Set among the pre-modern Indian paintings and Hindu and Buddhist sculptures of LACMA’s South and Southeast Asia wing, Alia Syed’s Eating Grass (2003) is a dreamy filmic experience.
Talwar Gallery is pleased to announce the US premiere of Eating Grass, a new film work by Alia Syed. Eating Grass is a poetic and compelling new work filmed in Lahore, Karachi, and London. The film encompasses five stories relating to the times of day for Muslim prayer and explores overlaps between time, memory, and location. The title of the work is a reference to a quote made by President Bhutto of Pakistan in 1974, who in response to India exploding a nuclear device promised the Pakistani people that they too would have their own nuclear weapon at all costs, even if it meant “Eating Grass.”
Alia Syed’s work explores issues of identity and representation, often employing rhythmic and cyclical elements in which characters, places, text, images, and sound coincide with and at times oppose conventional narrative structures. Syed’s interest in time and memory is the basis for her storytelling in which the personal reality is interwoven with the film’s narratives, ultimately creating a space for dialogue and reflection.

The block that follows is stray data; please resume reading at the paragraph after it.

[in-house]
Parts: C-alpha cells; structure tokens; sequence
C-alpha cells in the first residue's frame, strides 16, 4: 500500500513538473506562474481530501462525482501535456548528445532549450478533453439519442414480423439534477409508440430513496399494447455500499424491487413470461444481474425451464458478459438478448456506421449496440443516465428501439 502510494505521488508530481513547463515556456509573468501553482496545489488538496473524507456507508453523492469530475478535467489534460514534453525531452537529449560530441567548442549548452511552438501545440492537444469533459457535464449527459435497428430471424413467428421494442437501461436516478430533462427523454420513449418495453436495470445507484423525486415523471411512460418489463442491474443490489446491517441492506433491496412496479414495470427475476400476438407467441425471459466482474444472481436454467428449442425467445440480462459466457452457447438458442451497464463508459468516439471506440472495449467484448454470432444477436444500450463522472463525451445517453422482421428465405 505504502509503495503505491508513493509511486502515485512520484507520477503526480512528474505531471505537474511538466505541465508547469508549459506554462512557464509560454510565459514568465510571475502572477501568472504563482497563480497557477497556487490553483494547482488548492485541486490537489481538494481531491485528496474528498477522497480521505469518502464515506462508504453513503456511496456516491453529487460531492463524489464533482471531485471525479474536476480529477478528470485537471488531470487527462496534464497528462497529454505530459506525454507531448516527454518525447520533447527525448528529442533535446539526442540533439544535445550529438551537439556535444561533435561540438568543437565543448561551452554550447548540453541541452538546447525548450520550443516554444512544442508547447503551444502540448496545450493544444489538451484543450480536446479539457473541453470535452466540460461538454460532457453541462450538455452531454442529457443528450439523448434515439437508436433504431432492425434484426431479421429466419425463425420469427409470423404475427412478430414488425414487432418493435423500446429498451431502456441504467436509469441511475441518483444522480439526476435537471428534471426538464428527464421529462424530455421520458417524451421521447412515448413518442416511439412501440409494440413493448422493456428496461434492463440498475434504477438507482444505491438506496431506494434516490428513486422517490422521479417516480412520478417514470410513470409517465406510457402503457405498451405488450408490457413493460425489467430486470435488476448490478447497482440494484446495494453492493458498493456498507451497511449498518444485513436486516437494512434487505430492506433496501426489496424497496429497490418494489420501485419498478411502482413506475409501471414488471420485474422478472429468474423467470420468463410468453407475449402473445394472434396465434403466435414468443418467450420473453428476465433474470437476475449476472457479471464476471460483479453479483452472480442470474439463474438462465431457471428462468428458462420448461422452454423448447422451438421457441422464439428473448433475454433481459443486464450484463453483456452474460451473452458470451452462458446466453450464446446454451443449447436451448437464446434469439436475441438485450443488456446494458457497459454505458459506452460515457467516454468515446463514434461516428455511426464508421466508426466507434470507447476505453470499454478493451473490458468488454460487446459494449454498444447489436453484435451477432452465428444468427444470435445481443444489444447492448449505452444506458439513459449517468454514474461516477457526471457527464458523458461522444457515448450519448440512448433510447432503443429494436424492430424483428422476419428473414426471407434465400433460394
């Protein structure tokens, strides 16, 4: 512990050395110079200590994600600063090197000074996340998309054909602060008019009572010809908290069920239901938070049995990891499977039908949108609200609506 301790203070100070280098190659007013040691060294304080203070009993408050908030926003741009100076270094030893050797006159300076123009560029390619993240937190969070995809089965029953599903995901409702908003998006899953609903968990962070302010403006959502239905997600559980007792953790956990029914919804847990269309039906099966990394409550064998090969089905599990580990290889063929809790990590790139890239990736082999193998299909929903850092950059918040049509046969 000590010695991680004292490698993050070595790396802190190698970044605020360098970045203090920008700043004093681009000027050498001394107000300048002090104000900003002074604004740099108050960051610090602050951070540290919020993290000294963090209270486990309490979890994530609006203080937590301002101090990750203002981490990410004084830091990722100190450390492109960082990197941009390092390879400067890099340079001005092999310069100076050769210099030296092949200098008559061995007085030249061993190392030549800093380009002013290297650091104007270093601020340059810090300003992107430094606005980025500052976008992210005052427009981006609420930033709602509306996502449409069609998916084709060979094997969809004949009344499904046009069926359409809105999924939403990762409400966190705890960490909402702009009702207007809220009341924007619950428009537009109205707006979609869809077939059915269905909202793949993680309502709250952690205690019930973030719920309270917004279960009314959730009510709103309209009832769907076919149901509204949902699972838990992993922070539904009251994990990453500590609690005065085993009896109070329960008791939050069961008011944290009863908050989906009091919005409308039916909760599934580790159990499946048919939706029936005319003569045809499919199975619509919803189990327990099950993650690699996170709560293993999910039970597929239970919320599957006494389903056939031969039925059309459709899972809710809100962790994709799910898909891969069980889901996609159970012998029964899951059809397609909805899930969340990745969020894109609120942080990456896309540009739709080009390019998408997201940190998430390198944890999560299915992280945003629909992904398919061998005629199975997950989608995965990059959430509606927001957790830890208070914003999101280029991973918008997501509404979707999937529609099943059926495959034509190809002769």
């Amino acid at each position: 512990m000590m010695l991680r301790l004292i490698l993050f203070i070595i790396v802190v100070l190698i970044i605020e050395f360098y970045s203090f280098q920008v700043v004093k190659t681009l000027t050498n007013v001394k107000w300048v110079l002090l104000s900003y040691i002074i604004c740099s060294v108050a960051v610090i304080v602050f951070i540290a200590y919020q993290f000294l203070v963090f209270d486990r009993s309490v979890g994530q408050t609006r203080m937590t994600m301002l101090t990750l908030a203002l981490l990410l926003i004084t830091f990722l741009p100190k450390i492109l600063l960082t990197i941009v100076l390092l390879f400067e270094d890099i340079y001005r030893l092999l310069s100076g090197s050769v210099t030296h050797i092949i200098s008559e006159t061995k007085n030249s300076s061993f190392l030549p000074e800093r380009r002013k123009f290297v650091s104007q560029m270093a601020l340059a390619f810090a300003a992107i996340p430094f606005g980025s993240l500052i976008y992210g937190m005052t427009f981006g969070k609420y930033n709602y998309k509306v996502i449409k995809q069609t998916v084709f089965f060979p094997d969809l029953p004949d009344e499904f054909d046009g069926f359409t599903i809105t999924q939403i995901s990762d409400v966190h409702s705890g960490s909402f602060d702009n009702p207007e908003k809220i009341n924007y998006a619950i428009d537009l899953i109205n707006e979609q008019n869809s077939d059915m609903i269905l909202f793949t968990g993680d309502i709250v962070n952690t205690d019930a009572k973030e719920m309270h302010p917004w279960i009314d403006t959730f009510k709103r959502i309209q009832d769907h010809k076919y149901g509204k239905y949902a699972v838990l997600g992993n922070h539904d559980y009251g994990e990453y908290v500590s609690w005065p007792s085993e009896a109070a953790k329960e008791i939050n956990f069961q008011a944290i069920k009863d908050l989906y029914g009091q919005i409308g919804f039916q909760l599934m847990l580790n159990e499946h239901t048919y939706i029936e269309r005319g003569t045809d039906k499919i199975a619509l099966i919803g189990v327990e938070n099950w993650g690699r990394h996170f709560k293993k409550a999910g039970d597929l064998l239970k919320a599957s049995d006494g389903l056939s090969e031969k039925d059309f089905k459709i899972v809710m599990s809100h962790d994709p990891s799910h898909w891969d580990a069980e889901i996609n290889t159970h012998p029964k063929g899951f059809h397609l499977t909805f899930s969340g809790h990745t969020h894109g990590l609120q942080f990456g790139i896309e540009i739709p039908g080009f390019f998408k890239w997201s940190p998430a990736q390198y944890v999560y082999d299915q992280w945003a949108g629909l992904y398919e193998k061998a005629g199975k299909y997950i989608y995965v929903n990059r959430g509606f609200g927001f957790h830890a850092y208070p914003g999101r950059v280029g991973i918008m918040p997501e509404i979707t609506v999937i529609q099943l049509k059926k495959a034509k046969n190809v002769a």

"Drops of water swell into abstract forms that increase in luminosity, until pure white light floods the screen. It may or may not be the equivalent of a blinding nuclear blast, but it is a logical and striking resolution to a film that filters a richly colored history through a visionary prism."
The New York Times
Moving through daily rituals inside the walls of a haveli in Pakistan to those of life outside, the film encapsulates the passage of time through the changing emotional tones of urban metropolitan rhythms. As the bustle of modern life outside parallels, and slowly transcends the changing nature of the day’s light, so Ms. Syed suggests it is possible for the spirit within to sublimate. The surreal nature of Syed’s work is accentuated by the accompanying voiceover in Urdu and English; its textural and out-of-sync pattern conveys meaning while at the sametime building a rhythm of tonal cadenced similar to structures found in Indian classical music or jazz.
Alia Syed was born in Swansea, Wales and lives and works in London, UK. She has been working in experimental filmmaking for over two decades. Syed’s films have been shown at numerous institutions around the world including the Museum of Modern Art (MoMA), New York; Los Angeles County Museum of Art (LACMA), Los Angeles, CA; Museo Reina Sofia, Madrid, Spain; XV Sydney Biennale; Hayward Gallery, London; Tate Britain, London; Gallery of Modern Art (GoMA), Glasgow, Scotland; The New Art Gallery in Walsall, UK; and Tate Modern, London. Syed was shortlisted for the 2015 Jarman Award for innovation and experimentation in film making in Britain.